Two weeks into 2021 and South Africa continues to struggle under the second surge in Covid-19 infections, with thousands dying and the sober knowledge that “20,063 people died in one week”. The climbing death toll, and the expansion of the growing number of “excess deaths” is in part a result of the nature of the Covid-19 variant, but also in part to an overwhelmed health system and the inability of South Africa to care for its people.
The headlines are replete with stores of despair, hopelessness and death. Beyond the health crisis that has wreaked havoc across the country, there are dire socioeconomic consequences that have not been fully assessed or accounted for. All the while, those at the public trough continue to be provided with comfort and care funded by public coffers. Coffers that continue to be pillaged, but also coffers that must support incompetence, lacklustre public policy and deference to party political affiliation instead of outcomes that serve the people.
The Covid-19 stimulus package announced by the Ramaphosa administration has been insufficient in directing a vibrant recovery, though it has ensured we were spared a complete collapse of South Africa’s economy.
The global pandemic has created space for vultures of the worst kind to manipulate procurement needs across the globe, but particularly at home where contracts were corruptly structured to siphon funds from those who needed it most to those who were only interested in funding their exorbitant and abhorrent lifestyles.
We are left with a country gripped by hunger, desperation and suffering because corrupt public servants and public representatives decided to feed themselves while others starved and died.
Poverty and despair are spilling on to the public square. The structural legacy of apartheid can no longer hide the true extent of poverty, despair, unemployment and suffering. Covid-19 has revealed how South Africa has failed its people. Failed, not because of any specific natural disaster or event, but rather because there is a staggering lack of ethical leadership. Leadership that is not interested in title, privilege and deference, but rather a leadership solely focused on service and commitment to the people of this country.
The early days of the global pandemic in 2020 found South Africans under siege by their government from excessive and irrational force from the South African Police Services and the South African National Defence Force. We found ourselves targeted and brutalised by local governments hellbent on conducting evictions, and of course a favourite pastime for many metropolitan cities — policing poverty and whitewashing the truth.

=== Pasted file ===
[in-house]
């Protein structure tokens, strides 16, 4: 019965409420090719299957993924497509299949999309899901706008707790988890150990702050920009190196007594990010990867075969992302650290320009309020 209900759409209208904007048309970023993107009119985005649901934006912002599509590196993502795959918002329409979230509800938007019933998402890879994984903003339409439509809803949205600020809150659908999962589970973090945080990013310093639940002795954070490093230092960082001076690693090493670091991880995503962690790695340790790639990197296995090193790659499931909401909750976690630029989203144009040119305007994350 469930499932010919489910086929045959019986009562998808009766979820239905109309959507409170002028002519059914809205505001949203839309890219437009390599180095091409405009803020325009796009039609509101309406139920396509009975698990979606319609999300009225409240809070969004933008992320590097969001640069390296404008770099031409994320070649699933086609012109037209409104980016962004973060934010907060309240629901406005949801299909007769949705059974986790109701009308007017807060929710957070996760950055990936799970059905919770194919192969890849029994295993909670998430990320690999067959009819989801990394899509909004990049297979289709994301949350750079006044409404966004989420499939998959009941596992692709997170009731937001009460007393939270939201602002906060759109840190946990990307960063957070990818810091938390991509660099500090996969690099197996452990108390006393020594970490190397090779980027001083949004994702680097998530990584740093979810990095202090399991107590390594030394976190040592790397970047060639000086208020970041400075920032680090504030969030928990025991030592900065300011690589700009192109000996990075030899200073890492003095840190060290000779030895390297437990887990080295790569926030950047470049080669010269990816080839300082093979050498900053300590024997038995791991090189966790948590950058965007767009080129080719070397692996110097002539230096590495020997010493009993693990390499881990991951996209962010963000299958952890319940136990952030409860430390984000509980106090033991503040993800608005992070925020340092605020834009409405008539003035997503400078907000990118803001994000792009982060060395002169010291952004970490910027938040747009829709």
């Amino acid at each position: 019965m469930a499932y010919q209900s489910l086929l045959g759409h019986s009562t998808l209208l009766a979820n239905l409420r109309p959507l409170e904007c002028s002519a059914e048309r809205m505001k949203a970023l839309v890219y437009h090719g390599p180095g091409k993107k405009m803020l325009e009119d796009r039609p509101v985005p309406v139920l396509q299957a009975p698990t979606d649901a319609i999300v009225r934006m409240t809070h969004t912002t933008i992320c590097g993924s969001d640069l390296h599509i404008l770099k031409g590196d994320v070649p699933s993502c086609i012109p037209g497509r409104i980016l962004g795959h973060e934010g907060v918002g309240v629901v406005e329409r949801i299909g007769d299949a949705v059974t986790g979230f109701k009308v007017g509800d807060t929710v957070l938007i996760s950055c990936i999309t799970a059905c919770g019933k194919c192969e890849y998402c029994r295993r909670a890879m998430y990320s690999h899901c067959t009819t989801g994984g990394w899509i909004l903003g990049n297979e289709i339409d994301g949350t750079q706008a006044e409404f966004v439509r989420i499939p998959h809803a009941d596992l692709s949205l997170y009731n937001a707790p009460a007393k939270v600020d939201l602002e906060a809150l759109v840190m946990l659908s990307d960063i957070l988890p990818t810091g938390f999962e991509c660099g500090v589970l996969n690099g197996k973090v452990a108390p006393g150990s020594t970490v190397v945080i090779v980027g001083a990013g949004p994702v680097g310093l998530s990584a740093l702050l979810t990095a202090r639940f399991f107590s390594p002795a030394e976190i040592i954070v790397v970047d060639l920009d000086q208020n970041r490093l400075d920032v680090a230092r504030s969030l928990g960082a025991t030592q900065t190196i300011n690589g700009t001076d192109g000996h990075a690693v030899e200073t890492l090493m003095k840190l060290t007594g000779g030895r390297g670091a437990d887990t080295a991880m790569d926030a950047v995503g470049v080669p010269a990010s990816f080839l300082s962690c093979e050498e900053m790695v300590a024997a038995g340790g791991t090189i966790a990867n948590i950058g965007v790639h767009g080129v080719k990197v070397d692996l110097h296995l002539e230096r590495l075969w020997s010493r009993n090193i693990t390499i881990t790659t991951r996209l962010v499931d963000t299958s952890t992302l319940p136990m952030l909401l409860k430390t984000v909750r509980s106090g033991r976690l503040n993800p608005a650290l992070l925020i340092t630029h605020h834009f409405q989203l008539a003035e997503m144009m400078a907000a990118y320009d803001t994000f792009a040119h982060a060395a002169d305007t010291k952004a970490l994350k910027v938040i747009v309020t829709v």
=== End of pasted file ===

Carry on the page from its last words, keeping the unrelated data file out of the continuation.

For some, this may seem like the anomalies of living in South Africa, but this is an everyday occurrence for the vast majority of South Africans. Poverty, unemployment and inequality continue to strangle any opportunity for most who call South Africa their home. The implementation of the Covid-19 government regulations has in part been flawed, illogical and in some instances even irrational.
The implementation of the regulations has often been brutal and misguided. Yet, those responsible, those entrusted to serve and protect the country — have been found wanting. Those responsible have not been held accountable and in some instances, they continue to retain privilege, power and deference by virtue of their public office.
South Africa has been yearning for leadership, hoping that after a lost decade, perhaps a new dawn could offer some semblance of normality, decency and commitment to serving the country. Instead, the new beginning many hoped for has seen the recycling of flawed policies, the regurgitation of the same narrative (perhaps even doublespeak) and the unfortunate retention of public representatives who should have long been retired or subjected to criminal prosecution.
These are not unique challenges that South Africa faces, but are reflected across the globe in varying degrees of dysfunction and malfeasance depending on the latitude and longitude of the respective nation-state.
America itself has struggled for most of 2020 with anti-maskers, anti-vaxxers and the rise and articulation of white supremacy — all orchestrated and encouraged by outgoing President Donald Trump. The insurrection and sedition orchestrated on the US Capitol were not accidental, but as consequential as the enablers and the presidency of Trump over the past four years.
The focus for public representatives was not about serving, but rather about retaining power at any cost. The attempts in America, much like attempts in South Africa, to simply turn the page and embrace the notion of unity and reconciliation will simply fall flat without proper accounting, responsibility and a proper and just reckoning.
South Africa’s body politic and political parties have long exhausted their use and purpose. Poverty, unemployment and inequality exist because the present crop of leadership has continued to not only fail South Africa, but in many instances has only been focused on lining its pockets and funding ridiculously extravagant lifestyles and whims.
For South Africa to undergo a real reckoning, we will have to wrestle with how to create an environment that punishes those who fail to serve the country and its people. A reckoning focused on addressing poverty and inequality cannot simply be served through a policy paper or implementation of a government programme. We need to begin demanding more from these delinquent public representatives. We need to ensure we begin demanding more from political parties.
Truth be told, we may need to start over. The recycling of people, thoughts and policies has created a world where doublespeak and deceit will always trump service, commitment to the people and the hard work of building a real participatory democracy. DM